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Havre de Grace council hosting public hearing Thursday on ordinance to regulate cellular infrastructure


The Havre de Grace City Council will host a public hearing Thursday evening on a proposed ordinance to regulate the placement of wireless infrastructure in city-controlled rights of ways.

The public hearing is happening three days after the council voted unanimously to introduce Ordinance 1012 during its meeting Monday evening.

The council typically meets on the first and third Mondays of the month, and legislation introduced at one meeting is usually subject to a public hearing — and final vote — at the next meeting. But the process is being expedited because municipalities must have regulations in place by Jan. 14, in accordance with new federal and state regulations governing the siting of wireless infrastructure.

“If the city does not have standards in place we will be unable to make any ad hoc decisions on any permits — we won’t even be able to require permits,” City Attorney April Ishak told city leaders.

The public hearing, followed by a special council meeting, is scheduled for 6 p.m. Thursday at City Hall at 711 Pennington Ave.

Ishak gave her assessment based on her review of regulations approved by the Federal Communications Commission and later adopted by the state. City council members expressed agreement.

“Right now, if the city doesn’t act, we will lose all our rights,” Councilman David Martin said.

Council President David Glenn said the ordinance “is to preserve the historic character and the associated aesthetics for the City of Havre de Grace.”

The legislation applies to small wireless facilities, such as “small cells,” or low-powered stations in a mobile network meant for specific indoor or outdoor areas.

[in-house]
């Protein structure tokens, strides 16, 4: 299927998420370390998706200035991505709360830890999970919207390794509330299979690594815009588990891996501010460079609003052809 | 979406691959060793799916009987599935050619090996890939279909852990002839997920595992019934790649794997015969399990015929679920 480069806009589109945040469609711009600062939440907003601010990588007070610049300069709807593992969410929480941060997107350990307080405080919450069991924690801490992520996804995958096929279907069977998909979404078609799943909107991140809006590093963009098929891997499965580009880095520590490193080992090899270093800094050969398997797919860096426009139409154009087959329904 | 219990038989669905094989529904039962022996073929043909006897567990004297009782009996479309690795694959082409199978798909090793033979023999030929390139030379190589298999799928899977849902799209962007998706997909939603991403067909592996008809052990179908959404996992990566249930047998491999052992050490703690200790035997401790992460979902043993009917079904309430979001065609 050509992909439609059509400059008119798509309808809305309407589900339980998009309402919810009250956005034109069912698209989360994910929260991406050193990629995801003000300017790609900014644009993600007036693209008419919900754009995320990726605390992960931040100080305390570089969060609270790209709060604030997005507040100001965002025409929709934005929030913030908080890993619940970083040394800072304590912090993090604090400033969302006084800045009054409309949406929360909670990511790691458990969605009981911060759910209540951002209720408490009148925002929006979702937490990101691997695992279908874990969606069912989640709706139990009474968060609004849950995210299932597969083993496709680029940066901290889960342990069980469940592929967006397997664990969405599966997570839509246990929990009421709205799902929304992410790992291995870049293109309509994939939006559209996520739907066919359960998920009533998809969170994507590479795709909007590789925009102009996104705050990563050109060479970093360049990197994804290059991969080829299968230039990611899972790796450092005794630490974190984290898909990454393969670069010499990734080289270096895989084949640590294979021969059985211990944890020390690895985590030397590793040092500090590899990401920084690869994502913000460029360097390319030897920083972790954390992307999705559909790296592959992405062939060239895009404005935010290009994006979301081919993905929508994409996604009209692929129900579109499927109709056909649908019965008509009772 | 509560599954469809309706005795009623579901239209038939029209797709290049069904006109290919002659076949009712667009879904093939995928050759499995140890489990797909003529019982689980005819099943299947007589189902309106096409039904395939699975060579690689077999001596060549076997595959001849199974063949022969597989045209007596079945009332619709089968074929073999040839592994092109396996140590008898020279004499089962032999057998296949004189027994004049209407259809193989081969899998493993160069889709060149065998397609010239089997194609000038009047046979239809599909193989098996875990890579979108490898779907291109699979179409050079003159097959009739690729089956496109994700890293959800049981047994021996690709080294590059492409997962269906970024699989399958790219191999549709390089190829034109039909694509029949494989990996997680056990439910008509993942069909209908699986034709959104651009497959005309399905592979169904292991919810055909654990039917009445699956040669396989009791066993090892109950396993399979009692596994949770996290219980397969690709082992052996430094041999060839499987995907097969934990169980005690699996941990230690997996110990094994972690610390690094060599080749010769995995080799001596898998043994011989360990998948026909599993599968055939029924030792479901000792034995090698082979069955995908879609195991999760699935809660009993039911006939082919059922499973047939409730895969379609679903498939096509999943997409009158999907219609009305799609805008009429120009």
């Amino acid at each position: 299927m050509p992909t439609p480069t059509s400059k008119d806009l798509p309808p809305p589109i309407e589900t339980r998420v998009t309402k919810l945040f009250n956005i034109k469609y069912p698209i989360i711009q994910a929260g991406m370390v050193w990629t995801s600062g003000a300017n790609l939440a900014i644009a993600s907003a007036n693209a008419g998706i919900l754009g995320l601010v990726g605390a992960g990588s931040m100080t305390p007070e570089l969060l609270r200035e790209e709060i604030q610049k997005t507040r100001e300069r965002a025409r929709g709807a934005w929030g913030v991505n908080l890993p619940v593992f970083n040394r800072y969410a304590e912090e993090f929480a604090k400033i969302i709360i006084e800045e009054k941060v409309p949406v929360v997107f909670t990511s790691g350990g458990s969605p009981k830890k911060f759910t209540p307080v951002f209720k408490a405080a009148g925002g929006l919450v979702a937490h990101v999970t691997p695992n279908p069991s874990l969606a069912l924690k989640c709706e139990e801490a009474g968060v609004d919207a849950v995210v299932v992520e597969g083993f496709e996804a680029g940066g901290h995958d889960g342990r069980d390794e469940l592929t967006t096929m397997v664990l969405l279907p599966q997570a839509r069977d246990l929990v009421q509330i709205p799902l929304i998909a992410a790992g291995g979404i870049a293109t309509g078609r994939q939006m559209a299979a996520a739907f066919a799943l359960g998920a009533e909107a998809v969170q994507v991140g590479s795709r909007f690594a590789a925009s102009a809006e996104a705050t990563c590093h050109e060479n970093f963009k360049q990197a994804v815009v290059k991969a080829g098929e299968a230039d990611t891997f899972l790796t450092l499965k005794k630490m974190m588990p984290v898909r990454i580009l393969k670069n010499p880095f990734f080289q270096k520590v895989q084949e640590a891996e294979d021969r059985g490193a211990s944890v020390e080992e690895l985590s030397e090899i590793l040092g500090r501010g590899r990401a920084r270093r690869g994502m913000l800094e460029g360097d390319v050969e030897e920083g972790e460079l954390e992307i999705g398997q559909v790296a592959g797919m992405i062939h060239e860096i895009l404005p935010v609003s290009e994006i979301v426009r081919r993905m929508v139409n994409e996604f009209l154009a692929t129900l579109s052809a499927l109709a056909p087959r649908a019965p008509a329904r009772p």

It also applies to “distributed antenna systems” or other pieces of infrastructure that are part of a localized mobile wireless network, as well as support structures, such as utility poles, on which the network infrastructure would be placed, according to the draft ordinance.

City leaders emphasized Monday that it applies only to wireless networks within public rights of way, not private systems within people’s residences. City resident Kirk Smith asked during the public comment period of the meeting if it would apply to people using extensions from their broadband Internet service to improve coverage for their mobile devices in their homes.

“This ordinance is to address adding to existing telephone poles and support systems, not [systems] inside someone’s house,” Martin said in response to Smith’s question.

Ishak, the city attorney, said the city’s director of administration, Patrick Sypolt, and planning director, Ben Martorana, began working on draft legislation about a year and a half ago, but it was put “on the shelf” in mid-2018 as the wireless industry held back on its activities as it awaited the final results of FCC regulations and how the state would implement them.

City officials also wanted to hear commentary from the Maryland Municipal League before proceeding with legislation, according to Ishak. Havre de Grace leaders learned in October that an ordinance has to be in place by Jan. 14, she said.

“The idea is, getting something on the books that will give us some minimal standards to work with,” she said.

She said city leaders can then revisit the issue and develop amendments to the policy “that will more effectively give the city the most local control . . . under the legislation.” That process must be complete by April 15, Ishak said.

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